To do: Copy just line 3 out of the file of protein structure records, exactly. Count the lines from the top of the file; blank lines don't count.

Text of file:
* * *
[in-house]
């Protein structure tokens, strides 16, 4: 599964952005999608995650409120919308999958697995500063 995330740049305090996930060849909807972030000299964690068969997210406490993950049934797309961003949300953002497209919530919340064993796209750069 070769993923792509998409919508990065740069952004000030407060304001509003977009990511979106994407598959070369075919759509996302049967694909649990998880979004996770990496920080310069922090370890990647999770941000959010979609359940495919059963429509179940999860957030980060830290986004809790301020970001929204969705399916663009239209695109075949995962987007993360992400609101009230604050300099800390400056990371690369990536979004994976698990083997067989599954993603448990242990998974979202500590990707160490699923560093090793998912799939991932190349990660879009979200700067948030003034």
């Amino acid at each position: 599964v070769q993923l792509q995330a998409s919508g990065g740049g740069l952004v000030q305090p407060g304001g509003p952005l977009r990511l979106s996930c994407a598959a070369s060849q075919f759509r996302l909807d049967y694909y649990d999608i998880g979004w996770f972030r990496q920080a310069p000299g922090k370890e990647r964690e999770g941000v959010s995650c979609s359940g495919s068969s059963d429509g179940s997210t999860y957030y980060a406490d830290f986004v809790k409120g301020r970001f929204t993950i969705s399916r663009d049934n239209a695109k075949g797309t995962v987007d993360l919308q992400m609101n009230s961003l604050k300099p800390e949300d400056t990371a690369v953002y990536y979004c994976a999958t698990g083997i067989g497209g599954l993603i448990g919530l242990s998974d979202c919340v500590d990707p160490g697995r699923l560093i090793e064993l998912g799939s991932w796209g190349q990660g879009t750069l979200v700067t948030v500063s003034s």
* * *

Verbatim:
């Amino acid at each position: 599964v070769q993923l792509q995330a998409s919508g990065g740049g740069l952004v000030q305090p407060g304001g509003p952005l977009r990511l979106s996930c994407a598959a070369s060849q075919f759509r996302l909807d049967y694909y649990d999608i998880g979004w996770f972030r990496q920080a310069p000299g922090k370890e990647r964690e999770g941000v959010s995650c979609s359940g495919s068969s059963d429509g179940s997210t999860y957030y980060a406490d830290f986004v809790k409120g301020r970001f929204t993950i969705s399916r663009d049934n239209a695109k075949g797309t995962v987007d993360l919308q992400m609101n009230s961003l604050k300099p800390e949300d400056t990371a690369v953002y990536y979004c994976a999958t698990g083997i067989g497209g599954l993603i448990g919530l242990s998974d979202c919340v500590d990707p160490g697995r699923l560093i090793e064993l998912g799939s991932w796209g190349q990660g879009t750069l979200v700067t948030v500063s003034s």